There are many people gathered for a pro-Palestinian march in D.C

A Palestinian protest rally in Washington demanding a cease-fire of U.S. military aid for Israel and its repercussion on the Gaza crisis

The U.S. has given billions in military aid to Israel for years. President Biden last month asked Congress for more than $14 billion in military aid for Israel.

Israel rejected such a pause, saying any sort of cease-fire is contingent on the release of hostages. Later Friday, an Israeli airstrike had hit an ambulance near Al Shifa, a main hospital in Gaza. The Palestinians said more than a dozen people were killed, while Israel said the bombing was aimed at Hamas, whose members it says have been hiding in sensitive areas.

U.S. officials have so far stopped short of demands for a cease-fire, but pressed Israel on Friday for a “humanitarian pause” in its military offensive to allow more aid to enter Gaza and for the release of the more than 200 hostages being held by Hamas.

His stance, questioning Israel’s leadership, has created a rift between family and friends, he says — even his best friend, who called him antisemitic. Kremer, who pushed his baby in a stroller during the march, said there’s no difference between the value of his son’s life or that of a child living in Gaza.

Pedro is originally from Argentina but now lives in D.C. He says he was taught that Jews wanted justice for everyone.

On Saturday, tens of thousands of people gathered in Washington for one of the largest proPalestinian protests in the U.S. since the start of the Israeli bombardment of Gaza.

The event, organized by several pro-Palestinian groups, began with an afternoon rally at Freedom Plaza, before crowds began a march in a loop past the White House a few blocks away.

Some protesters on the edges of the demonstration sat on a ledge outside the White House Visitor Center, their message to President Biden clear. They held up signs that said, “Stop U.S. military aid to Israel.” Another said, “You lost my vote.”

“Why are we allowed to hear these stories and firsthand accounts from Gaza when the genocide continues?” asked Nour Jaghama. Why do only 18 representatives and only one senator support a cease-fire?”

At Saturday’s rally, protesters held a moment of silence for those killed in Israel’s response offensive. More than 9,480 Palestinians have been killed by Israel’s military attacks over the last four weeks, according to Gaza’s health ministry.

Israel has intensified its siege on Gaza City in the northern part of the Gaza Strip which was the focus of its expanded ground offensive after the militant group carried out attacks on Israelis.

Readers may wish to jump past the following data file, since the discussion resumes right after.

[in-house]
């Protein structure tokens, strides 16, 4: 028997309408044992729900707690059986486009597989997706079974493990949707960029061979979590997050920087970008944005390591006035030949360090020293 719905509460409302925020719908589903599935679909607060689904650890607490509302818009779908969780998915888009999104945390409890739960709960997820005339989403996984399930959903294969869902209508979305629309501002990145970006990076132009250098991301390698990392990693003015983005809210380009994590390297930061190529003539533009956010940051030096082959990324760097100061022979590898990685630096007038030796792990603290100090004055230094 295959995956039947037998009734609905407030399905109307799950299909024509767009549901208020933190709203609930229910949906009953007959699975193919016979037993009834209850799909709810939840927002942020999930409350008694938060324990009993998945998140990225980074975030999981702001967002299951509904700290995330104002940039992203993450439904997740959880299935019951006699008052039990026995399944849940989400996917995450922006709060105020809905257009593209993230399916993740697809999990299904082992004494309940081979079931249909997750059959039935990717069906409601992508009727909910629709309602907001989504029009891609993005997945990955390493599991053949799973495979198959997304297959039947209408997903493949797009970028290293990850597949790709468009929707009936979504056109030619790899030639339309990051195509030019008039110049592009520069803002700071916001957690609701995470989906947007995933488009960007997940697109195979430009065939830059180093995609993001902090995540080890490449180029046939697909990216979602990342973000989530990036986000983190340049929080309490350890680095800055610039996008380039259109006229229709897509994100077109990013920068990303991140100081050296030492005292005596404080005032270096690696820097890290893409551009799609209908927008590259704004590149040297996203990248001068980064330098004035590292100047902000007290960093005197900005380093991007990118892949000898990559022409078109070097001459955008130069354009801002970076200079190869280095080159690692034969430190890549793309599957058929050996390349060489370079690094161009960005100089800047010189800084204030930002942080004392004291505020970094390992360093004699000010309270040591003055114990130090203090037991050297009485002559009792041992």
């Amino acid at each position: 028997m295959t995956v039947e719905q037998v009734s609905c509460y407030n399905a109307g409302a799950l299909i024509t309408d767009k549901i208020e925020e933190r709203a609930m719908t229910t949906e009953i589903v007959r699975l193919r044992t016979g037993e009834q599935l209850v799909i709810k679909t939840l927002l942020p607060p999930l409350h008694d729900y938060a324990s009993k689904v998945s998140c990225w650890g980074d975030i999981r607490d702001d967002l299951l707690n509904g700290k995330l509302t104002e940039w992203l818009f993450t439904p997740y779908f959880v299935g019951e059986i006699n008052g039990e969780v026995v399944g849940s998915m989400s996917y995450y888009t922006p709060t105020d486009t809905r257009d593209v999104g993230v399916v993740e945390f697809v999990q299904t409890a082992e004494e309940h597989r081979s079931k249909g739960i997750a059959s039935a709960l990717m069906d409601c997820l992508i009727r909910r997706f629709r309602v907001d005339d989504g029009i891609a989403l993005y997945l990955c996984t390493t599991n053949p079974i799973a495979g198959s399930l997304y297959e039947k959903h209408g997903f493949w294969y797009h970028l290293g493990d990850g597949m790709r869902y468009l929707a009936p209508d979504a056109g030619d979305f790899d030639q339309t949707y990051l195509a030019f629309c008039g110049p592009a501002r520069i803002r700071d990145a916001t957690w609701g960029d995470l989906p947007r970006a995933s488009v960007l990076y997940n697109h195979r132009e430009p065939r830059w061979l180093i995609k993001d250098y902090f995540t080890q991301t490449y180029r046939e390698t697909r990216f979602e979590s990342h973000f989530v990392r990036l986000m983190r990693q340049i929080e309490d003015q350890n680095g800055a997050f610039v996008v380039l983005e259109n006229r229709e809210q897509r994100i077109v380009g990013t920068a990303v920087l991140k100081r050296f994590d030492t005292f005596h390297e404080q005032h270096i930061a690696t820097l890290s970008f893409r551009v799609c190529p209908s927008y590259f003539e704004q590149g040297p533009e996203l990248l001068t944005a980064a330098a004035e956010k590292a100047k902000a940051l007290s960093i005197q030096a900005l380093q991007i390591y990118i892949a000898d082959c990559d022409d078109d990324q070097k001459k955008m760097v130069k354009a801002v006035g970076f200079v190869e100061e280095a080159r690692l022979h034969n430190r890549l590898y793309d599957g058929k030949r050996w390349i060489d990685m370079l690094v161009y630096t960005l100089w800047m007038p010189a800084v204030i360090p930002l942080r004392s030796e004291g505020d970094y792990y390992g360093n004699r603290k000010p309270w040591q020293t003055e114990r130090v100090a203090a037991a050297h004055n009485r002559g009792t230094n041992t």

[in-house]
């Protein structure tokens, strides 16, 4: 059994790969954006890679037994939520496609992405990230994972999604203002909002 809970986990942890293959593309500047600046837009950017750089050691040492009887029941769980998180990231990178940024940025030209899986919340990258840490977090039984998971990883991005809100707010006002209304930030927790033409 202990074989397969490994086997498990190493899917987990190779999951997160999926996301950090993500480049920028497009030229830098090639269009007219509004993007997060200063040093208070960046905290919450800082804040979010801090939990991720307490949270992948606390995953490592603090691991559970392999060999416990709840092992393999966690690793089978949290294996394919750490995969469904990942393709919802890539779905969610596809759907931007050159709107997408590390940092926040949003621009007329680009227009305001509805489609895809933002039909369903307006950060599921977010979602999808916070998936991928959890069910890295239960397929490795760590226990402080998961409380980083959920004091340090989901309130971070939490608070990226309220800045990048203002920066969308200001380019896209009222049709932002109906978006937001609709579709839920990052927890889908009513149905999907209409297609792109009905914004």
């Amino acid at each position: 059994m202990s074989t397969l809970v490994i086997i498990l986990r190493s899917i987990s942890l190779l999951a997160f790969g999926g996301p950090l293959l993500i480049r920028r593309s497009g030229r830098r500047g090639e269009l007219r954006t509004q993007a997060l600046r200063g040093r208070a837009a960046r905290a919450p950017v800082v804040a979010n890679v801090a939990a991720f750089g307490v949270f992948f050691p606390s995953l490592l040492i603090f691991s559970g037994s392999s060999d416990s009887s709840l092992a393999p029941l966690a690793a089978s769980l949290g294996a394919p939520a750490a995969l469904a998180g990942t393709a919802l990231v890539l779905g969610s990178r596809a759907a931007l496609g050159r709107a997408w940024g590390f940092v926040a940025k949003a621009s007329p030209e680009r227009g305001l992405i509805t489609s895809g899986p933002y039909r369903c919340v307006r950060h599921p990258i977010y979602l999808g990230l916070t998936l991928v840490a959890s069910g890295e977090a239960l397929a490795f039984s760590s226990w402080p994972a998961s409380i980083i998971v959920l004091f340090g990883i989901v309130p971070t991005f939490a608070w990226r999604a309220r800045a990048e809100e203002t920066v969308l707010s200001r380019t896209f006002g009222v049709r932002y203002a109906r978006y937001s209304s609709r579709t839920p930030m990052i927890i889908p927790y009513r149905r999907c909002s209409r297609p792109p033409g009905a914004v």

The United States Voted For Israel, and America Is Ready To Vote For The Palestinians And Their Governments: The Seattle-based Organizing of a Peace Conference on Saturday

The event drew supporters from cities across the country, selling out bus seats for many departure points including Portland, Maine; Boston; Columbus, Ohio; Miami; and at least 10 buses from New York City.

Younass Barkouch, 24, came from Jersey City, N.J., to attend the march. He said he is protesting first and foremost because his family comes from a different country to the United States.

I was told that the United States condemned atrocities, war crimes, heinous government acts anywhere they saw them. He said that regardless of who committed them.

“The unity is amazing — to see so many Americans come out — and I hope Joe Biden sees what he’s losing,” Rana said. If he doesn’t stop this, he’s going to lose the vote.

We voted for him because we wanted equality. If he doesn’t give everyone that, then he’s probably not going to be our next president.

Saturday will see protests in major metropolitan areas including New York, Seattle and San Francisco, but also in smaller cities like Orono, Maine, which is where last week saw massive demonstrations against Israeli tactics.

84 percent of voters in the poll said they worried that the United States would be drawn into the Middle East conflict. Nonetheless, a 51 percent majority supported sending more military aid to Israel for their campaign against Hamas, and 71 percent supported humanitarian assistance for Palestinian civilians in Gaza.

The demonstrations on Saturday reflected the constellation of causes and groups that have long connected themselves to the Palestinian cause, including student organizations, labor unions and antiwar campaigns.

The crowd was dense in Washington and there was not a clear number of attendees. The areas of the rally that were rowdy were near the main road.

The protesters lifted the placards high before the protest so they could amplify their messages. The coffin covered in a Palestinian flag lay on the ground not far from where adults and children stretched out another flag. A Muslim call to prayer could be heard at 1 p.m.

Washington was anticipated to be a protest hub. As dump trucks and police vehicles blocked part of Pennsylvania Avenue, blocks from the White House, and as a line formed at the Museum of the Palestinian People just more than a mile away, keffiyeh-donning protesters streamed into Freedom Plaza.

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